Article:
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This is the slow-simmered meat sauce of our dreams. Simple, rustic, and rich, a few hours in the oven turns basic ingredients into something luscious and comforting. What makes it truly special are a few secret ingredients at the end. Vijay, Recipe Hunter

Vijay Nathan, NoshOnIt Recipe Hunter and Chef


Pork Ragu

Our Sunday supper sauce

My Favorite Slow-Simmered Pork Ragu

Everyone says that their “meat sauce” is the best, but in our opinion, this is the one that we come back to over and over again. This version is made with all pork, both a combination of sweet Italian sausage, with it’s fennel-spice flavor, and plain ground pork. The base of the sauce starts traditionally, with carrots, onions, celery, and garlic (minced easily in the food processor), but our first secret comes in dedicated a few minutes to frying the tomato paste until dark and deepened in color before adding any liquid. Instead of red wine, this ragu is braised in white wine, keeping it lighter. With just enough San Marzano tomatoes to create a luscious sauce and a few dried herbs, we take the help of the oven to braise the ragu, which keeps it at a slow-simmer for hours. The really unique additions come at the end, first with a cinnamon stick added during the last half-hour of cooking for extra warm spice. Right before serving, we add handful of parsley and lemon zest (also known as gremolata) which brings the entire dish to life, turning an otherwise heavy sauce into something tantalizing and lively. This has become our go-to Sunday Supper and we bet it will become yours too.

See step-by-step instructions for making this Pork Ragu here.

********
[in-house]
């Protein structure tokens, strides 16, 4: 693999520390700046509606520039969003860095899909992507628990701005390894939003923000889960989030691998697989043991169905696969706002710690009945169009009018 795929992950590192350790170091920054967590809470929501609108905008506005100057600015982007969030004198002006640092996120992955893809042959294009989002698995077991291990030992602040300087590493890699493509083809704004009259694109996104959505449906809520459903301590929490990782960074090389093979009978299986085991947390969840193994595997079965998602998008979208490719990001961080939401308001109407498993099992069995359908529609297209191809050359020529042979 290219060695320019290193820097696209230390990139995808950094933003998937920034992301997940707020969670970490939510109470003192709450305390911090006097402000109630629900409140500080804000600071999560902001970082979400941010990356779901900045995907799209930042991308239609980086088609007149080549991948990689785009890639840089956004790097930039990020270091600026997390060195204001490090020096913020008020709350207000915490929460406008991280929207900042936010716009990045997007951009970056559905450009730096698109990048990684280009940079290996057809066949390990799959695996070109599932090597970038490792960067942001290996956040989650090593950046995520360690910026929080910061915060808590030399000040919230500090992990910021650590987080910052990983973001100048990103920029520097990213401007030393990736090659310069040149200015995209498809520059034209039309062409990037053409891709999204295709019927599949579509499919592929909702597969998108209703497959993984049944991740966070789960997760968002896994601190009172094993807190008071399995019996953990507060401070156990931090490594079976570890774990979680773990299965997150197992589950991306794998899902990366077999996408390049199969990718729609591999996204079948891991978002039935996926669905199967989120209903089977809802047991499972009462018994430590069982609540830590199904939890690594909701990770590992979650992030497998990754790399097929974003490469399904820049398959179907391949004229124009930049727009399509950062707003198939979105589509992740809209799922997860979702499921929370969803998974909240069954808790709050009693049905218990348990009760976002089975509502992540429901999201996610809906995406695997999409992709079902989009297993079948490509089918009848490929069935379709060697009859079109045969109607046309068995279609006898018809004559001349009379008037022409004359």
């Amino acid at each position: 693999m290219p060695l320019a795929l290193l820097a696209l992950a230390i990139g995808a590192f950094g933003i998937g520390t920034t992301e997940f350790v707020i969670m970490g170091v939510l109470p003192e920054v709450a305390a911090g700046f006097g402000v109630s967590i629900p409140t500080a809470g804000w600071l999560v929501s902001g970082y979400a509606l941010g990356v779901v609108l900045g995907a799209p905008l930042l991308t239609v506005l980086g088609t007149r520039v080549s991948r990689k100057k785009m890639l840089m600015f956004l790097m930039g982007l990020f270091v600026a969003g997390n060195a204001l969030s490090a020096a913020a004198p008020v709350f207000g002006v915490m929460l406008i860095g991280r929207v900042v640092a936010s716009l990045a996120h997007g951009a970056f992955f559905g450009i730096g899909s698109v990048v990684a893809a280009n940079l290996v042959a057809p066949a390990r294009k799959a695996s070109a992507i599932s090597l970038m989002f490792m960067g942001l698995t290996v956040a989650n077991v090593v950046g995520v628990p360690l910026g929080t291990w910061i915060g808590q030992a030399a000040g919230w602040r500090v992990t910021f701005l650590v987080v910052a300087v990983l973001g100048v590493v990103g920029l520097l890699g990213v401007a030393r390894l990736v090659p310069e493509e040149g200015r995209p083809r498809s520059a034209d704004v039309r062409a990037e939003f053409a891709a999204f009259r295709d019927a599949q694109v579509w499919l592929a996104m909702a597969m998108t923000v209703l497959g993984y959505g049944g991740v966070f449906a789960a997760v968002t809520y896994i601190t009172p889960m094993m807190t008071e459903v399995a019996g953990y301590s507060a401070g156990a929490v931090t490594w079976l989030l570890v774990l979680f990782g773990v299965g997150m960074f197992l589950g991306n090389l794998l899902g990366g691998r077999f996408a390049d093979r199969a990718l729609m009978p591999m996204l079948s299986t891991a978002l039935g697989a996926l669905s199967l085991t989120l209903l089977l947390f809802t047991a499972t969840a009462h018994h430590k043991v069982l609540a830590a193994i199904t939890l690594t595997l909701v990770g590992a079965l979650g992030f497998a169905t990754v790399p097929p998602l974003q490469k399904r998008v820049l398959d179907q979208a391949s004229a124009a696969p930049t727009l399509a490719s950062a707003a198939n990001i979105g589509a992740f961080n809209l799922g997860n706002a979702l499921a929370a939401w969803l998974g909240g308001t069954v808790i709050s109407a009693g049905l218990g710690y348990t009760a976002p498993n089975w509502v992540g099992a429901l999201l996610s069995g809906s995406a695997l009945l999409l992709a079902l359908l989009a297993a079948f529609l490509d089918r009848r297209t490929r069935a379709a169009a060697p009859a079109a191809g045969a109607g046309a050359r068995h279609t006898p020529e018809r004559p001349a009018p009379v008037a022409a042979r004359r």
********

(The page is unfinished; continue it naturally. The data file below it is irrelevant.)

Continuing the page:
Pork Ragu

Prep Time:20 minutes

Cook Time:3 hours 30 minutes

Yield: 8-10 servings


  • 2 yellow onions
  • 2 carrots, peeled
  • 2 ribs celery
  • 6 garlic cloves
  • 1 28-ounce can whole San Marzano tomatoes
  • 4 tablespoons extra virgin olive oil, divided
  • 1 pound sweet Italian sausage, removed from casings
  • 1 pound ground pork
  • 1 teaspoon crushed red chile flakes
  • 2 tablespoons tomato paste
  • 2 cups white wine
  • 1 teaspoon dried oregano
  • 1 teaspoon dried thyme
  • 2 teaspoon dried rosemary
  • 2-3 cups chicken broth
  • 1 cinnamon stick
  • ¼ cup Italian parsley, minced
  • Zest of 1 lemon (approximately 1 tablespoon)
  • ½ cup parmiggiano reggiano cheese, grated
  • Salt and pepper
  • 1 pound of sturdy, tube-shaped pasta (like rigatoni, bucatini, or penne)


  1. Cut the onions, carrots, and celery into chunks of approximately the same size. Roughly chop the garlic. Add all of the vegetables to a food processor and pulse 20-25 times or until very finely minced. Alternatively, mince all of the vegetables finely with a knife.
  2. Transfer the minced vegetables to a bowl and set aside. Pulse the canned tomatoes in the food processor 5-6 times or until pureed. Set aside.
  3. Preheat the oven to 300 F.
  4. Heat a large oven-safe pot or dutch oven with lid over medium-high heat. Add 2 tablespoons of the olive oil then the Italian sausage. Brown for 5-6 minutes, breaking up the sausage with a wooden spoon. Add the ground pork and continue to cook for another 5-6 minutes until browned, stirring and breaking up chunks into smaller pieces.